Local officials announced Tuesday that they were dropping charges against the officer who seriously wounded Jacob Blake in Kenosha, Wisconsin, but the U.S. Department of Justice confirmed that its civil rights investigation into the incident is continuing.
The U.S. Attorney’s Office and the Justice Department’s Civil Rights Division are overseeing the federal investigation and “will make an independent charging decision,” according to a joint statement from Eric Dreiband, the assistant attorney general for the Justice Department’s civil rights division, and Matthew Krueger, the U.S. attorney for the Eastern District of Wisconsin.
They are working in cooperation with the Wisconsin Division of Criminal Investigation.
“Federal authorities are committed to investigating this matter as thoroughly and efficiently as possible,” they added.
Their statement came shortly after Kenosha County District Attorney Michael Graveley announced his office would not seek charges against Rusten Sheskey, the officer who shot Jacob Blake, a Black man, in the back seven times on Aug. 23. The incident left Blake, a 29-year-old father, paralyzed from the waist down.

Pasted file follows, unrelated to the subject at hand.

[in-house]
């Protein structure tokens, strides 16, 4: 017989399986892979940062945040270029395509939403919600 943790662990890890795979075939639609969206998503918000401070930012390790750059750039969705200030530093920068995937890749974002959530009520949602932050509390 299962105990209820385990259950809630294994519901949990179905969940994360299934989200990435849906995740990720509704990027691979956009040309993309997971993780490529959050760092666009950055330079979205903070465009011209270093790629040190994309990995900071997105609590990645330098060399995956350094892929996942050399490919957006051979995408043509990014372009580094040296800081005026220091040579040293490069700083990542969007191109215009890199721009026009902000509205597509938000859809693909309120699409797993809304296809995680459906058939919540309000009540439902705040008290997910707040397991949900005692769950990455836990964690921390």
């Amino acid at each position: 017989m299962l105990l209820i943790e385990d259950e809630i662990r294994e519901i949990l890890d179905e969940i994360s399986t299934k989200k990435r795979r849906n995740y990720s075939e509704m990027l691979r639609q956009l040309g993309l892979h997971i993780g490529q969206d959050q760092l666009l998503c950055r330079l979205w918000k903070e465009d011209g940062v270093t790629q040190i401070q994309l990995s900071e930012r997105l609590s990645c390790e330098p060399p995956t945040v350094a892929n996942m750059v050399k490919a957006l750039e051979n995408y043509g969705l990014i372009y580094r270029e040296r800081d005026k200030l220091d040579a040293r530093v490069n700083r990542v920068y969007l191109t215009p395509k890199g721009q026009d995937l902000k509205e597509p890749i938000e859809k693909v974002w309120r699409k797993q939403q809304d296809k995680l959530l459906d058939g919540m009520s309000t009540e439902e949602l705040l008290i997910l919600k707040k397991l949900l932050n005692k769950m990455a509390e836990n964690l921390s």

The shooting, which was captured on video, set off massive anti-racism protests accusing Sheskey of unreasonable use of force. Counterprotesters included teenager Kyle Rittenhouse, who fatally shot two protesters and wounded a third. Rittenhouse pleaded not guilty on Tuesday to charges that include intentional homicide.
Following Kenosha County’s decision not to charge Sheskey, Blake’s attorney Ben Crump said he and Blake’s family “are immensely disappointed” but will keep fighting for justice.
Wisconsin Attorney General Josh Kaul reacted to the Kenosha County district attorney’s decision by reiterating the need for reforms in policing and criminal justice.
“Irrespective of the decision announced today, this case is a tragedy. An incident that unfolded in just a few minutes will have a lifelong impact on Mr. Blake, as well as others,” he said in a statement, adding, ”[T]he system we have in place — which, unlike the criminal justice systems in many others states, has not been significantly reformed in recent years — has produced staggering and unacceptable racial disparities.”